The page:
Also pertinent to the construction of the Act is the contemporaneous administrative interpretation placed on it by those charged with its execution. Cf. United States v. Johnston, 124 U.S. 236, 253 , 8 S.Ct. 446, 454; United States v. Moore, 95 U.S. 760 , 763; Norwegian Nitrogen Products Co. v. United States, 288 U.S. 294, 315 , 53 S. Ct. 350, 358. The first such interpretation, the general right of way circular of January 13, 1888, was that the Act granted an easement, not a fee. 13 The same position was taken in the regulations of March 21, 1892, 14 L.D. 338, and those of November 4, 1898, 27 L.D. 663. While the first of these circulars followed the Act by 13 years, the weight to be accorded them is not dependent on strict contemporaneity. Cf. Swendig v. Washington Water Power Co., 265 U.S. 322 , 44 S.Ct. 496. This early administrative gloss received indirect Congressional approval when Congress repeated the language of the Act in granting canal and reservoir companies rights of way by the Act of March 3, 1891, c. 561, 26 Stat. [315 U.S. 262, 276]   1101, 43 U.S.C.A. 946, and when Congress made the Act of 1875 partially applicable to the Colville Indian Reservation by Act of March 6, 1896, c. 42, 29 Stat. 44. Cf. National Lead Co. v. United States, 252 U.S. 140, 146 , 40 S.Ct. 237, 239.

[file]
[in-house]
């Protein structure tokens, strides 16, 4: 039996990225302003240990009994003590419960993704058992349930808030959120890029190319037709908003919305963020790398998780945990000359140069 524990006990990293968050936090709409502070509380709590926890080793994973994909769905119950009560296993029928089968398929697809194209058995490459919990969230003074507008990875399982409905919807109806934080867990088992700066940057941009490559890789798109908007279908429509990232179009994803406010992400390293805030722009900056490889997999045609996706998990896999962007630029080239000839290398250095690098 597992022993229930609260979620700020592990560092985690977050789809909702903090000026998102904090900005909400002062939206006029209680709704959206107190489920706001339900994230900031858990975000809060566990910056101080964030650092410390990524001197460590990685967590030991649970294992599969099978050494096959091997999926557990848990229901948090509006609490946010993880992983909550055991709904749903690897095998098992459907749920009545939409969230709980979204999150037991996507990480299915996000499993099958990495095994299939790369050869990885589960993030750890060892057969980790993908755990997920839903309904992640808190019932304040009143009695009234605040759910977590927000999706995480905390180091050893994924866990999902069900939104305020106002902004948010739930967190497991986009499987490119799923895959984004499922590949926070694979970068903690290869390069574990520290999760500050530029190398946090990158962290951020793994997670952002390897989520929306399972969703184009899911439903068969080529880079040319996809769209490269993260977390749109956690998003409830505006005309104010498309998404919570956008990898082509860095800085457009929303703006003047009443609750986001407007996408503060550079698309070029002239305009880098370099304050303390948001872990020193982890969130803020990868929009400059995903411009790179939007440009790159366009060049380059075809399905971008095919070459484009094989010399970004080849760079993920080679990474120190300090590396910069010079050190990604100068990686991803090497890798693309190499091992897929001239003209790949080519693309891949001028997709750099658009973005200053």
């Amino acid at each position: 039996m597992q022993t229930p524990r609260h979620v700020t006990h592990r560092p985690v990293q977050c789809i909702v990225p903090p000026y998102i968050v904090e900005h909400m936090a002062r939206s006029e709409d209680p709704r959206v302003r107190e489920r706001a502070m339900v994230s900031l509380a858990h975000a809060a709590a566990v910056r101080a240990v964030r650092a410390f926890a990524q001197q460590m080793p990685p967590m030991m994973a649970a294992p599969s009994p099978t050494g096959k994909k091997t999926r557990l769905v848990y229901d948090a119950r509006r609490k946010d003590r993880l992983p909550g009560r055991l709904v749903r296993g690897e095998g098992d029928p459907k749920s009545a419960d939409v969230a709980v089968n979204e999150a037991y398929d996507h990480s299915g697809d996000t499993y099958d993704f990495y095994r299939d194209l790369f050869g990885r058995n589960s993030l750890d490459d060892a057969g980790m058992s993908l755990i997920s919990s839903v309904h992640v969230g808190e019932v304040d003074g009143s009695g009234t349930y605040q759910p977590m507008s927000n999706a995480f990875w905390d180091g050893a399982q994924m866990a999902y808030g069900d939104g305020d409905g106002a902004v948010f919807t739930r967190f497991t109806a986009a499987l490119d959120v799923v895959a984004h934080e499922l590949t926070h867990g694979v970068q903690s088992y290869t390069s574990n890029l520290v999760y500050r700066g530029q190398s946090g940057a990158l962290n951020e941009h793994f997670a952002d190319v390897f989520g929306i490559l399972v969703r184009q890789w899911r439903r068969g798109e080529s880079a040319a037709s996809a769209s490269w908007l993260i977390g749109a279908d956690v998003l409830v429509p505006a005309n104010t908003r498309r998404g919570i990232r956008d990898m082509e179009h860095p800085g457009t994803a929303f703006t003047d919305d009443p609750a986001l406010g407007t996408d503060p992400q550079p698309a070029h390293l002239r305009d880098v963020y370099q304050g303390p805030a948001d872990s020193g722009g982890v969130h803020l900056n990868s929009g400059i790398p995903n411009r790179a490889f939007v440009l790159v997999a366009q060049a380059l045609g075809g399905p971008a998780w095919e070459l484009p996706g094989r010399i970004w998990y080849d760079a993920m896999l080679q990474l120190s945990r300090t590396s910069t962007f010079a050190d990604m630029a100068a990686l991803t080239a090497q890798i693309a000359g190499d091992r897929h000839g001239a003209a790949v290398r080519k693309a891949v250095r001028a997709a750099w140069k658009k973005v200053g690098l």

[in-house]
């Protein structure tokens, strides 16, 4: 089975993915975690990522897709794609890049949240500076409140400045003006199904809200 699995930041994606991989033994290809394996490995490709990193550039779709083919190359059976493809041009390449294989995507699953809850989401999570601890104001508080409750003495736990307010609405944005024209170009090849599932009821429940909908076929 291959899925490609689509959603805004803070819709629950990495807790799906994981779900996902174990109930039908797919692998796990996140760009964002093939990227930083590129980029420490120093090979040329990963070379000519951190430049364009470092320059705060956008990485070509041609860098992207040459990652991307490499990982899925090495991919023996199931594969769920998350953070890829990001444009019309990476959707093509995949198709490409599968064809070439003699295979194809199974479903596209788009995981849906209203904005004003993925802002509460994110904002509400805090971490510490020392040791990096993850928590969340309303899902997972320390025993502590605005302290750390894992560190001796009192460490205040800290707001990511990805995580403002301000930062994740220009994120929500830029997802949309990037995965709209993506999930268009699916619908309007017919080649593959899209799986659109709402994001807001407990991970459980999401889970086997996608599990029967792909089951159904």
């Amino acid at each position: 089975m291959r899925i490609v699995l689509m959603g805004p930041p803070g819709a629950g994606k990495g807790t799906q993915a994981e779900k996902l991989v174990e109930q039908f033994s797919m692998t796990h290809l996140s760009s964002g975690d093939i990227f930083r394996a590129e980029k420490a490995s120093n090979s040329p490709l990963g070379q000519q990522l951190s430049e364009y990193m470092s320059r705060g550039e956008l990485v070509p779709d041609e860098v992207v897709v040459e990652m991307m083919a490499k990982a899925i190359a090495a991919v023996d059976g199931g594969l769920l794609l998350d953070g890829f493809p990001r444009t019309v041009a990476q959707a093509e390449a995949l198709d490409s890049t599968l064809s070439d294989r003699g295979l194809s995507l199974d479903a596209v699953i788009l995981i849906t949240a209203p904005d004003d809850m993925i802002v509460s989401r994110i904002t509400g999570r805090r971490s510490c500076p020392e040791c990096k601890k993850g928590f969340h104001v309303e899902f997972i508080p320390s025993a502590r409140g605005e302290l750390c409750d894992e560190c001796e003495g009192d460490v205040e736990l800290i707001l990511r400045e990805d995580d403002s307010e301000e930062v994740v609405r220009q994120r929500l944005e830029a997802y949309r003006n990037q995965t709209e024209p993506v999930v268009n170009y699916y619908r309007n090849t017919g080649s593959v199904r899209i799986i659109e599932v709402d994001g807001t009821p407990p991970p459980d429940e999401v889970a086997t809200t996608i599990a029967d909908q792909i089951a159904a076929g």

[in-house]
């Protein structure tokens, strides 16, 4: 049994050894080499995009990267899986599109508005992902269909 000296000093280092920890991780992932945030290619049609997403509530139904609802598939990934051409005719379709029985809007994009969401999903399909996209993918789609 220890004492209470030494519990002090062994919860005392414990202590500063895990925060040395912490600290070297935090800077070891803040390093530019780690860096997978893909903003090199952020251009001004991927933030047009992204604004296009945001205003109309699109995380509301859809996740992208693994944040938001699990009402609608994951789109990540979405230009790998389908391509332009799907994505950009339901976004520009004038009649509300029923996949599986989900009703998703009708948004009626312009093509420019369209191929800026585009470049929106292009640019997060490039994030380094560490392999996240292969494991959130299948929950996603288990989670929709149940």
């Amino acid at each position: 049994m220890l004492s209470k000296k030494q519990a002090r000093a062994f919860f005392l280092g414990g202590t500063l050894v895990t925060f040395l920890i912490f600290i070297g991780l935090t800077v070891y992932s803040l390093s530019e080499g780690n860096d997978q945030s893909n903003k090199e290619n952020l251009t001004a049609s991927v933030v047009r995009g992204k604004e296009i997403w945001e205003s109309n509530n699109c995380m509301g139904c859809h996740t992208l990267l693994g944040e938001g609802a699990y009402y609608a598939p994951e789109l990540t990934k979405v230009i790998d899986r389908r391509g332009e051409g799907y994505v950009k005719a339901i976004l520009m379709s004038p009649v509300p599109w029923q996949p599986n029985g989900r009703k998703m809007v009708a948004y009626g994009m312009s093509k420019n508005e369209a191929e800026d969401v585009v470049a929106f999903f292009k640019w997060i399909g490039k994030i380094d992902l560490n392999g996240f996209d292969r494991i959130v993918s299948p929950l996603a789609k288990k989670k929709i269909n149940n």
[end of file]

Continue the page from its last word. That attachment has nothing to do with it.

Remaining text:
The circular of February 11, 1904, 32 L.D. 481, described the right as a 'base or qualified fee'. This shift in interpretation was probably due to the description in Northern Pacific R. Co. v. Townsend, 190 U.S. 267 , 23 S.Ct. 671, 672, of a right of way conveyed in a land-grant act (13 Stat. 365) as a 'limited fee, made on an implied condition of reverter'.14 But the earlier view was reasserted in the departmental regulations of May 21, 1909, 37 L.D. 787.15 After 1915 administrative construction bowed to the case of Rio Grande Western R. Co. v. Stringham, 239 U.S. 44 , 36 S.Ct. 5, which applied the language of the Townsend case to a right of way acquired under the Act of 1875. We do not regard this subsequent interpretation as binding on the Department of the Interior since it was impelled by what we regard as inaccurate statements in the Stringham case. Cf. Helvering v. Hallock, 309 U.S. 106, 121 , 60 S.Ct. 444, 452, 125 A.L.R. 1368